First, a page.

“When InterContinental summons the InterPersonal to sell its hotel rooms (or when Cadillac summons the same to sell cars; or when Expedia airs ads celebrating the aiding of refugees; or when Honey Maid, maker of graham crackers, airs spots promoting cross-cultural understanding; or when Panera, the fast-casual purveyor of Bacon Turkey Bravo┬« Sandwiches, adopts as its tagline, ‘Food as It Should Be’), what is being invoked is not merely blithe aspiration, cultural ideals fit to be transformed into corporate profits. The ads are, instead, profoundly political. And they are explicitly moral. They are making claims not just about what we should buy, but about what we should be.” The Atlantic’s Megan Garber on an interesting trend in advertising: Selling What They Preach. (This will come as news to podcast listeners who might be under the impression that marketers are only trying to sell us mattresses and Squarespace sites.)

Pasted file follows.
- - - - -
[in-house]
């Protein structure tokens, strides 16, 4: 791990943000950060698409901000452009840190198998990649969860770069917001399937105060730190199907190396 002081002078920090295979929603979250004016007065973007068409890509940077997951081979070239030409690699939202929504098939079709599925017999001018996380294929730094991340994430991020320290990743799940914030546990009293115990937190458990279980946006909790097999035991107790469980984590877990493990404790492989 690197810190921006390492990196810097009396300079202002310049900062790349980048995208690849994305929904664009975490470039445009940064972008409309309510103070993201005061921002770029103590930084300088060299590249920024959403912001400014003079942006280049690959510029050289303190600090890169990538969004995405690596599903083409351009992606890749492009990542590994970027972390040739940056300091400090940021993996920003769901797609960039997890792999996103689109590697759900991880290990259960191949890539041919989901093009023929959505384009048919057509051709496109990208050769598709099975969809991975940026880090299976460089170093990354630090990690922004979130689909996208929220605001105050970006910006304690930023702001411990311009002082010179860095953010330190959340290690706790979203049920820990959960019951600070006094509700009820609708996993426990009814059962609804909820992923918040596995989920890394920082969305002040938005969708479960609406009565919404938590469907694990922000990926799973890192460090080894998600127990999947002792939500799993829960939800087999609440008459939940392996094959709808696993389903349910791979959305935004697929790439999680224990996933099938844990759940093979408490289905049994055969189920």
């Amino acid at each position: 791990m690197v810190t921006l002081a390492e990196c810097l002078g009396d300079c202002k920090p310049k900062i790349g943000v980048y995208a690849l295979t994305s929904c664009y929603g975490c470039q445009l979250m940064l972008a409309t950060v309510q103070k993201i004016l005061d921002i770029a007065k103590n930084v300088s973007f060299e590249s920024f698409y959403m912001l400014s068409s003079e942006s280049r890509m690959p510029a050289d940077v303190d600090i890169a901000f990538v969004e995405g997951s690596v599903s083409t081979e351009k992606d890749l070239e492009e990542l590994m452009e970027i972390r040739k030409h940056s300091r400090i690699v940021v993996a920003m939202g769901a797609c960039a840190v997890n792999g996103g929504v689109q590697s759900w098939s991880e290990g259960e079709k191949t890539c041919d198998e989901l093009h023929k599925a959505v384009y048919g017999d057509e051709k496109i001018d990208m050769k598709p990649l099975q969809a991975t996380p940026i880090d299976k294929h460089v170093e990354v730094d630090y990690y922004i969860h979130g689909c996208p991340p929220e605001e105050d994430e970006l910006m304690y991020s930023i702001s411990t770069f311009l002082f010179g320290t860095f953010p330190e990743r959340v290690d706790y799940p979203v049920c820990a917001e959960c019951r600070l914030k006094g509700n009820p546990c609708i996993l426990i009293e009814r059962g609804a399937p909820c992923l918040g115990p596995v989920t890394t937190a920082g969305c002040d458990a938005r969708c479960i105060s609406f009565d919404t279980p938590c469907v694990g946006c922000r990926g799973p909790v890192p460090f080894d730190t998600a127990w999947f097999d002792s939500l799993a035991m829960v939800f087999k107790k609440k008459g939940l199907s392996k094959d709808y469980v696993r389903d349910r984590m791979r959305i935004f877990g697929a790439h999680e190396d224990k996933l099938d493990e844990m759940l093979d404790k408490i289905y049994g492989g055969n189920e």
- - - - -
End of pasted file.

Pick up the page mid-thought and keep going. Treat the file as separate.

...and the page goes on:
+ One reason why ads are a bigger deal than ever: People trust them more than they trust the news.